Quote:
I would love to hear your experience with clapping in a western Aikido dojo, how you find it and what your response to it is? If you choose to clap and are not a part of the Shinto religion, I would find it interesting to hear how you were able to reconcile that into your training, or if you simply don't consider it an issue at all?
In my reading of this, an "opening ceremony" could be anything from the purely non-religious, to the purely religious (and whatever points in between), so this leaves a lot of room for potential discussion, particularly since we're also dealing with individual semantics/meaning, which can vary greatly within any school's modality.
Since I train in a Shinto shrine, its rules probably have to take paramount importance for visitors. In a different setting, the rules are certainly different (based on the proclivities of the school). So training in a place without kamidana, means you might still call to whatever deity you adhere to. I would think that is purely a personal choice. Kamidana is a focal point, but it isn't the only place people can pray. Similarly, I would presume that something like a simple display of respect is also acceptible in a location that has kamidana. As one example, I know Unitarians who have taken part in (recieving) Shinto ceremonies. They do not adhere to Shinto (I spoke with one who said he didn't believe in any of it), but they took part in offering respects. To my mind it's more about what you bring than where you are and what form you're using. Sincerity and love are all that is ultimately required, in my inexpert opinion.
...I might not be speaking very clearly, because I'm multi-tasking, and I cannot stress enough that I am not an expert, but I should also add that some people do not consider Shinto to be the same kind of "religion" like Christianity is, and describe it more as akin to natural philosophy. I believe this is where O Sensei's comments about completing and perfecting religions comes into play.
“The Art of Peace is the religion that is not a religion; it perfects and completes all religions.”
I believe this stems from his views of Shinto.

Of course this says nothing about any given individual's feelings on the matter.
...I can see how Hombu might be trying to be more sensitive to people who feel uncomfortable bowing before kamidana. I couldn't speak to their purpose in this, but it would seem to make sense to me.

Last edited by mathewjgano : 07-12-2015 at 03:16 PM.

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Old 07-12-2015, 09:49 PM   #49
Peter Goldsbury
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Re: Shinto Clapping in Aikido

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...I can see how Hombu might be trying to be more sensitive to people who feel uncomfortable bowing before kamidana. I couldn't speak to their purpose in this, but it would seem to make sense to me.
Okumura Shienobu Shihan gave a fairly precise explanation about this in one of the early issues of 『合気道探求』, which is a bi-annual magazine published by the Aikikai. There were two occasions when dojo ornaments were removed because of supposed external reactions. One was in 1935, when the second Omoto incident occurred; the other was immediately after the war, when it was felt that anything even slightly redolent of ultra-nationalist Shinto (rightly or wrongly interpreted as such) would be frowned upon by the occupation authorities. It was Kisshomaru Ueshiba who made the decision to open up aikido and this was due to his desire to show aikido to the victors in World War II, on the grounds that there was still something good about Japanese culture. Since non-Japanese would not be expected to understand the prewar customs, which had ceased to be popular anyway, this was in no way thought to be problematic.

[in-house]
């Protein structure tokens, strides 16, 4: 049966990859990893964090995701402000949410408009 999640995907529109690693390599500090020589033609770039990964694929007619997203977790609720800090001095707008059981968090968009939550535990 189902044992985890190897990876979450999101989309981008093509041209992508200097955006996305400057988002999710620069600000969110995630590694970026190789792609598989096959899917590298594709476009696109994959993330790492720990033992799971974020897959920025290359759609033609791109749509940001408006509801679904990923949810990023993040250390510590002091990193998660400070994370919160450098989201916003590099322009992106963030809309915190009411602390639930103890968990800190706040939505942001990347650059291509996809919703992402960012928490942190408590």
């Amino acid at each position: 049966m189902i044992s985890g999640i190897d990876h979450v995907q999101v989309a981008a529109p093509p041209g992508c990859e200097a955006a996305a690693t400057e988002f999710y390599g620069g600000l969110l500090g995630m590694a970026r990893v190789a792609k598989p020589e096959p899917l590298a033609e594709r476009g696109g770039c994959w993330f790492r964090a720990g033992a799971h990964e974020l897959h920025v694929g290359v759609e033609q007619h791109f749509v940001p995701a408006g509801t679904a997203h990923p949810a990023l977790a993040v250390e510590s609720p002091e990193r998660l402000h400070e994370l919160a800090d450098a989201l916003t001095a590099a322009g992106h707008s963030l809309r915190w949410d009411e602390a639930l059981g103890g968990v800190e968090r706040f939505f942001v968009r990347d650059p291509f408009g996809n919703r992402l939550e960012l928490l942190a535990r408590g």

Ueshiba's comments about aikido being a religion and not a religion etc were based on Omoto doctrines and were only distantly related to Shinto as such, which is really a grab-bag of traditions, some invented some not, which were not even called 'Shinto' until much later on.

Last edited by Peter Goldsbury : 07-12-2015 at 09:52 PM.

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Old 07-13-2015, 09:10 AM   #50
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Re: Shinto Clapping in Aikido

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Peter A Goldsbury wrote: View Post
Okumura Shienobu Shihan gave a fairly precise explanation about this in one of the early issues of 『合気道探求』, which is a bi-annual magazine published by the Aikikai. There were two occasions when dojo ornaments were removed because of supposed external reactions. One was in 1935, when the second Omoto incident occurred; the other was immediately after the war, when it was felt that anything even slightly redolent of ultra-nationalist Shinto (rightly or wrongly interpreted as such) would be frowned upon by the occupation authorities. It was Kisshomaru Ueshiba who made the decision to open up aikido and this was due to his desire to show aikido to the victors in World War II, on the grounds that there was still something good about Japanese culture. Since non-Japanese would not be expected to understand the prewar customs, which had ceased to be popular anyway, this was in no way thought to be problematic.

Ueshiba's comments about aikido being a religion and not a religion etc were based on Omoto doctrines and were only distantly related to Shinto as such, which is really a grab-bag of traditions, some invented some not, which were not even called 'Shinto' until much later on.
Very interesting! Thank you for sharing your insights, Peter! As usual I have more heat than light to bring to the table. Is the grab-bag of traditions you're referring to the formation of the distinction of Shinto when Buddhism arrived or is this referring more to Omoto doctrines?
...I imagine the TIE articles would go pretty deeply into this...I think it's time I visited them more seriously.
Thank you again!

Gambarimashyo!